Lincoln Wallen

January 28, 2015, 7:30 p.m.
Presented by the Ann and Jack Graves Charitable Foundation

LINCOLN WALLEN serves as the chief technology officer for DreamWorks Animation, where he is responsible for providing strategic technology vision and leadership. Under his leadership, DreamWorks Animation was named to MIT Technology Review's "50 Most Innovative Companies" list. Before joining the entertainment industry, Wallen was a professor at Oxford University and the first director for the multidisciplinary Smith Institute for Industrial Mathematics and Systems Engineering.
SOLD OUT: Limited first-come,
first-served standby tickets for students available before event

Hugh Herr

April 8, 2015, 7:30 p.m.
Presented by Ericsson

HUGH HERR is responsible for breakthrough advances in bionic limbs that emulate the function of natural limbs and offer new hope to people with physical disabilities. In 2011, Time magazine called him the "Leader of the Bionic Age" because of his revolutionary work in the emerging field of biomechatronics, a technology that marries human physiology with electro-mechanics. A double amputee himself, Herr is head of the biomechatronics research group and an associate professor at the MIT Media Lab.

John Maeda

March 4, 2015, 7:30 p.m.
Presented by State Farm

JOHN MAEDA has worked for more than a decade to integrate technology, education and the arts into a 21st-century synthesis of creativity and innovation. Called the "Steve Jobs of academia" by Forbes, he believes art and design are poised to transform our economy in the 21st century as science and technology did in the last century. He is a former president of the Rhode Island School of Design as well as an artist, designer and computer scientist whose career reflects his philosophy of humanizing technology.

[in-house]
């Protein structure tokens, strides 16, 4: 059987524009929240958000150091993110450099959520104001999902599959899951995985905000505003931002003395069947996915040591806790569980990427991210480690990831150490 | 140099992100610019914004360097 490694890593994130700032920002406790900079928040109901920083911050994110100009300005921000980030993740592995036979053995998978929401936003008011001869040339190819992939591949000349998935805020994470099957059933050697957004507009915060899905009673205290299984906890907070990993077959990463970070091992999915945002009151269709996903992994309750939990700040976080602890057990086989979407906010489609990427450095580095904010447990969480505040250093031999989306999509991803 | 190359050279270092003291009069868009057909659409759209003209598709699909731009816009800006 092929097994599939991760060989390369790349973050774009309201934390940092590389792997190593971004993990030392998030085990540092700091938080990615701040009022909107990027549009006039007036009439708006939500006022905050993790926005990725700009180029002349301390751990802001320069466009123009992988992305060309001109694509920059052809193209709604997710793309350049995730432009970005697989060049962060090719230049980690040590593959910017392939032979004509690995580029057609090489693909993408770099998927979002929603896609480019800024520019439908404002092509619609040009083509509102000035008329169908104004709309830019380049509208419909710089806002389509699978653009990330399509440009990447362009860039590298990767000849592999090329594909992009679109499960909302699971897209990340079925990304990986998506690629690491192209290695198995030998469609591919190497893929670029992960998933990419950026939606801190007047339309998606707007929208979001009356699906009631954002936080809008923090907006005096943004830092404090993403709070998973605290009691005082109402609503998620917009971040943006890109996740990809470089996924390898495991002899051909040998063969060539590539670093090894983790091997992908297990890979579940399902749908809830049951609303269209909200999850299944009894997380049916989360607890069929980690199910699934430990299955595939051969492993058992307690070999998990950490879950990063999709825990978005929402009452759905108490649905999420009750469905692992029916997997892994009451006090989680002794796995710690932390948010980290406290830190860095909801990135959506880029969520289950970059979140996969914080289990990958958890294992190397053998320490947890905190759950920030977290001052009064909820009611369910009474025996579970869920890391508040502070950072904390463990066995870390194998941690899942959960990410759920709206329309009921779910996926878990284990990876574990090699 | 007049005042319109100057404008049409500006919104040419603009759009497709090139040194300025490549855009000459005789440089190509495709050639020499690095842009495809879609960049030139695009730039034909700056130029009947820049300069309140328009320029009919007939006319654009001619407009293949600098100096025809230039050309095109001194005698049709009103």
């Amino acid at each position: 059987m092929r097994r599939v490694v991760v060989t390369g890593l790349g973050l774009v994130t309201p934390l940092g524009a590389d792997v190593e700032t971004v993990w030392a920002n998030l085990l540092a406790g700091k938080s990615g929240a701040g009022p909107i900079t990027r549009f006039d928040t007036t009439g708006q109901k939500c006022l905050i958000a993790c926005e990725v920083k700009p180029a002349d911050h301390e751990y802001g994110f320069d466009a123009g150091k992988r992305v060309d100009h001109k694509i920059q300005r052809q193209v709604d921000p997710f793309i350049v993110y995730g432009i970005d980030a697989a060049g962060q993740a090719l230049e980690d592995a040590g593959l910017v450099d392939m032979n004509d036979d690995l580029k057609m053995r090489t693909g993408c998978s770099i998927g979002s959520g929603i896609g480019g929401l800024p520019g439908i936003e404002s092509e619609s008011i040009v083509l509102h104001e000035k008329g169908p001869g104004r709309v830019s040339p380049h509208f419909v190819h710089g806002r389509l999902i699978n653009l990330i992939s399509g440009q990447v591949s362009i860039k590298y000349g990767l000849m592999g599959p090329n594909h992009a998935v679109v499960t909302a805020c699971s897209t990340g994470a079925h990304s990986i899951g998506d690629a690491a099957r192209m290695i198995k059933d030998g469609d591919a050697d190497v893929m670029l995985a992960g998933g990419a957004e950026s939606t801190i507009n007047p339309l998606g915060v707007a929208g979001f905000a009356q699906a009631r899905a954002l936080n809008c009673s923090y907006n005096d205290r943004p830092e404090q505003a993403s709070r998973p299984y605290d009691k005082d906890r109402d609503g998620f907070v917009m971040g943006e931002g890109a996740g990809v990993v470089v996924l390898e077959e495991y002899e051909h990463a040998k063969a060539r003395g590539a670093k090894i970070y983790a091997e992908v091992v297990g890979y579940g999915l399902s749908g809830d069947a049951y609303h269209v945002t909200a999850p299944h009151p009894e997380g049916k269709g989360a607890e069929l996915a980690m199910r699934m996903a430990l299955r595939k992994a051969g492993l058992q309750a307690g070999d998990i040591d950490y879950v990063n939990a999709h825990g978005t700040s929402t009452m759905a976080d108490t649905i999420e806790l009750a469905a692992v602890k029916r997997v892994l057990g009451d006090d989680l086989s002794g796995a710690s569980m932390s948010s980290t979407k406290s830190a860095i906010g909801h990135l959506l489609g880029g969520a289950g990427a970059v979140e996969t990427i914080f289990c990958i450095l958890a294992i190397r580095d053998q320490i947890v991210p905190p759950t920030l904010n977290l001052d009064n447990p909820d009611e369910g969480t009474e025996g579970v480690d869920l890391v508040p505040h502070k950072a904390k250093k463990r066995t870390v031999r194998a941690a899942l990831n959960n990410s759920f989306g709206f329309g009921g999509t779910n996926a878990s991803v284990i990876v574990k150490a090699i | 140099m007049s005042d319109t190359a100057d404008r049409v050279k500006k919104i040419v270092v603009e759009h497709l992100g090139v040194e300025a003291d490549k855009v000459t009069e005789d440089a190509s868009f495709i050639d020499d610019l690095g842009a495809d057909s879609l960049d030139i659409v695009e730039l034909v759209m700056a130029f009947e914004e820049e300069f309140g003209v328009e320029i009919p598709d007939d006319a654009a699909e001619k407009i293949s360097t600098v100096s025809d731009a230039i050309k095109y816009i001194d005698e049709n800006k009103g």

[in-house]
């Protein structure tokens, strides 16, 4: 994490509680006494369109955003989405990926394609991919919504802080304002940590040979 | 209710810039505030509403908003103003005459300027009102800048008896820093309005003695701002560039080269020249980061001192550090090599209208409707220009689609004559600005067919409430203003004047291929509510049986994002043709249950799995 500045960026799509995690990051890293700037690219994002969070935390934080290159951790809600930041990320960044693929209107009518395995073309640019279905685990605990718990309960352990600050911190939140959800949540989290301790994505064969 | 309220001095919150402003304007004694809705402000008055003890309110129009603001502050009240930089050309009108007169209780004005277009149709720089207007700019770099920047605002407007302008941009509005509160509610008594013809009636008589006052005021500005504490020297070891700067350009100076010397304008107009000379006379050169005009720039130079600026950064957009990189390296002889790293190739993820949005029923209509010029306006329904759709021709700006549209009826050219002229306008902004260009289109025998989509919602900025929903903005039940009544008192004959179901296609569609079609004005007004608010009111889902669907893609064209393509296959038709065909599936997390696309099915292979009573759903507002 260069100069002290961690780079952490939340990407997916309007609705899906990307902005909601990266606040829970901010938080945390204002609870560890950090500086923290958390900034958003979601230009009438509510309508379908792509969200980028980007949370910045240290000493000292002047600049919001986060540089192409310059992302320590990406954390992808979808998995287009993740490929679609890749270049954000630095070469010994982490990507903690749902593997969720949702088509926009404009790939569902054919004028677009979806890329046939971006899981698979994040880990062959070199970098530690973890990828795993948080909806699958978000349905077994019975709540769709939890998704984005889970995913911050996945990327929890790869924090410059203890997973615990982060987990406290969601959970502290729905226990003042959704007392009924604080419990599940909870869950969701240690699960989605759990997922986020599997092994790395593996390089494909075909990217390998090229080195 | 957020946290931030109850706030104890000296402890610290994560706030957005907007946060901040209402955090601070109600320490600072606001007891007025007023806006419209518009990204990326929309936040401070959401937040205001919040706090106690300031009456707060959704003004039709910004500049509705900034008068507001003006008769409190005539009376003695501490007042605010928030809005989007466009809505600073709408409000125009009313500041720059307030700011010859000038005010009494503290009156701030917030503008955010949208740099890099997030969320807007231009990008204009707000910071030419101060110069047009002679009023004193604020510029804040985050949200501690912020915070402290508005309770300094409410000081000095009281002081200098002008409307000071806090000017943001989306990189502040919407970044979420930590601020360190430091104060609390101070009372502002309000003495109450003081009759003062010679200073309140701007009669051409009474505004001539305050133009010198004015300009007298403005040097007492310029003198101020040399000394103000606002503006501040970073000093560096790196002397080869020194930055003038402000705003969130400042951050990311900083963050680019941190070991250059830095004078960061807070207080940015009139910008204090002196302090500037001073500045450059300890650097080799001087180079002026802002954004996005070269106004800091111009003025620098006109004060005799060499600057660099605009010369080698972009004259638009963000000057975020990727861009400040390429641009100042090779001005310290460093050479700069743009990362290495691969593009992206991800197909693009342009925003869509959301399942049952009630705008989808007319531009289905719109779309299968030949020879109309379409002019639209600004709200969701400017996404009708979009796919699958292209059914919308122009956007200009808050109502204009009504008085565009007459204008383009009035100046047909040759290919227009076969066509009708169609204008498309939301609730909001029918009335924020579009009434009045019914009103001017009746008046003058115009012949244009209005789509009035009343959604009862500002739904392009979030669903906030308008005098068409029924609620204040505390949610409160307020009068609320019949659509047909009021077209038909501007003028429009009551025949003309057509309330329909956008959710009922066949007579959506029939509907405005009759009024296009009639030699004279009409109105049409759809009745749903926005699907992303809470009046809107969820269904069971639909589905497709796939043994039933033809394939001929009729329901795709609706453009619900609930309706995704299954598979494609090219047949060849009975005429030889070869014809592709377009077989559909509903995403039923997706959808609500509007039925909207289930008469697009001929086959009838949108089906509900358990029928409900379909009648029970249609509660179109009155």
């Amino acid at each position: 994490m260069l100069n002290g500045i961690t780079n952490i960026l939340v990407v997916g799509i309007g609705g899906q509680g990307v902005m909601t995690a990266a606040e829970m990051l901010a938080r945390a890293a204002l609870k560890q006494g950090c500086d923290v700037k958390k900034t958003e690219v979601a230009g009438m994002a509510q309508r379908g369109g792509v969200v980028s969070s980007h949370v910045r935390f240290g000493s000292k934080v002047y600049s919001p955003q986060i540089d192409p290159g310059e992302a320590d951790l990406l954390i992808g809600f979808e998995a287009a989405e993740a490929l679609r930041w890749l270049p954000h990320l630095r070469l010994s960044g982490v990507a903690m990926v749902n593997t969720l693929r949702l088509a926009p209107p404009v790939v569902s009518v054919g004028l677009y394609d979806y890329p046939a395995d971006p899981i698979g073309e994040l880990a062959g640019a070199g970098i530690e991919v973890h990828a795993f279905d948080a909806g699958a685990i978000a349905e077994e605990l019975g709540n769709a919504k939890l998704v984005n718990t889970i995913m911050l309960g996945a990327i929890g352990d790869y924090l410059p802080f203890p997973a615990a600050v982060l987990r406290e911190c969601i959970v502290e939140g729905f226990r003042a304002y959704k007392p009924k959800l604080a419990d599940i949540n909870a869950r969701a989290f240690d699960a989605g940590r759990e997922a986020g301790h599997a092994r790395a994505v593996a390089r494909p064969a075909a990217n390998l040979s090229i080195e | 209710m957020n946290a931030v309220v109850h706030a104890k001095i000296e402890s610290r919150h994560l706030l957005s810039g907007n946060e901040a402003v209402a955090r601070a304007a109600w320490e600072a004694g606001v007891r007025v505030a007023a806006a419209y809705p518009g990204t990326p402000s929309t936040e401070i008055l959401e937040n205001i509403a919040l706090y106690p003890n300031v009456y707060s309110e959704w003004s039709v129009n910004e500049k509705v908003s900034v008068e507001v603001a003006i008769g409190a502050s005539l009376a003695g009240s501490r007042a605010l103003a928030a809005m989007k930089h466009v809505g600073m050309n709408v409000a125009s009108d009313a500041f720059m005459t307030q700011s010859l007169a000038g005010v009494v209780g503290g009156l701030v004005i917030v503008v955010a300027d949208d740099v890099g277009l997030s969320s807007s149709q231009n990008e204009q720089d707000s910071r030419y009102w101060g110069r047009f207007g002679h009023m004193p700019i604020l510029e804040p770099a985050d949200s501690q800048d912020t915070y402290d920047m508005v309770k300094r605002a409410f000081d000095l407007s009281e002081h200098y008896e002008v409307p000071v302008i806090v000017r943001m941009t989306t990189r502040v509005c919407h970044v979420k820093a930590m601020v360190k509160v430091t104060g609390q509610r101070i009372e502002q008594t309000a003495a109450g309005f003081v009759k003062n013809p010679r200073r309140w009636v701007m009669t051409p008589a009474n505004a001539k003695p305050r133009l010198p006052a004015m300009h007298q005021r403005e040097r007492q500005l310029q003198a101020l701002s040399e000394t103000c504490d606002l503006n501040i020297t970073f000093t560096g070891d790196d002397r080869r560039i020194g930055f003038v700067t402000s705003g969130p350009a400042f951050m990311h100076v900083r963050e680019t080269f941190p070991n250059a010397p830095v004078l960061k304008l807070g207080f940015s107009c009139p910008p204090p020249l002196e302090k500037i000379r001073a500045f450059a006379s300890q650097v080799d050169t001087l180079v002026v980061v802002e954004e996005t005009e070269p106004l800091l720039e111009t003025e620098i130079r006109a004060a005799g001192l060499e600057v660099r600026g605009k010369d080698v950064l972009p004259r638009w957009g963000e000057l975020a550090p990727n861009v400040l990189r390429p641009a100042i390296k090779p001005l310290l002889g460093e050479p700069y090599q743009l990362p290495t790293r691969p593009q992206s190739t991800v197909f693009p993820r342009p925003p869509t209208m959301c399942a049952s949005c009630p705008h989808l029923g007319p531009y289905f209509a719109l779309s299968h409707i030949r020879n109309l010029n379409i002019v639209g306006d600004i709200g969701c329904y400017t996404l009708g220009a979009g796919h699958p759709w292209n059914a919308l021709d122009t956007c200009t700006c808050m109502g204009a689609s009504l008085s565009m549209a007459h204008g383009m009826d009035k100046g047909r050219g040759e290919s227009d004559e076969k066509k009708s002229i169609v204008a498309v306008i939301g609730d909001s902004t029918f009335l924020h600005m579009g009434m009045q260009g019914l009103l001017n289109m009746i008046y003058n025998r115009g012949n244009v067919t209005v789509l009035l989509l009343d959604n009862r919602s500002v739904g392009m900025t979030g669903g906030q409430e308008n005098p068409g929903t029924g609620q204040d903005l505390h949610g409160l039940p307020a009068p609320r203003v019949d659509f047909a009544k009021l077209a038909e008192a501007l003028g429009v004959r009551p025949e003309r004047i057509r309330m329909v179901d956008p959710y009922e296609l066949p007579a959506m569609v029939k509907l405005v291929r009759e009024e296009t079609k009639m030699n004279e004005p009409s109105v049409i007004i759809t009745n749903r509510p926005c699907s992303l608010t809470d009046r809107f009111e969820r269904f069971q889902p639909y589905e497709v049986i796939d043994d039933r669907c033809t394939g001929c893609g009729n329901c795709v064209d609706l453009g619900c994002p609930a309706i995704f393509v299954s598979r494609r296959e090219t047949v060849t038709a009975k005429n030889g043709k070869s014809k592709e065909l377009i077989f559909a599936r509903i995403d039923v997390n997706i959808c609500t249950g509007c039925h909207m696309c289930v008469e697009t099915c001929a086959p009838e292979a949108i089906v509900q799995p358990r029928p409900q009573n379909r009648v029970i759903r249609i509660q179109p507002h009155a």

CANCELED: Event called off due to inclement weather

Tony & Jonna Mendez

April 28, 2015, 7:30 p.m.
Presented by the Ann and Jack Graves Charitable Foundation

TONY & JONNA MENDEZ are former CIA officers whose lives have been featured in books, television documentaries and the Oscar-winning film Argo. Tony Mendez engineered the 1980 rescue of six U.S. diplomats from Iran in a daring operation that inspired the movie. Jonna Mendez worked in the agency as a technical operations officer with a specialty in clandestine photography. Her duties included training the CIA's most highly placed foreign assets to use spy cameras and process the intelligence they gathered.

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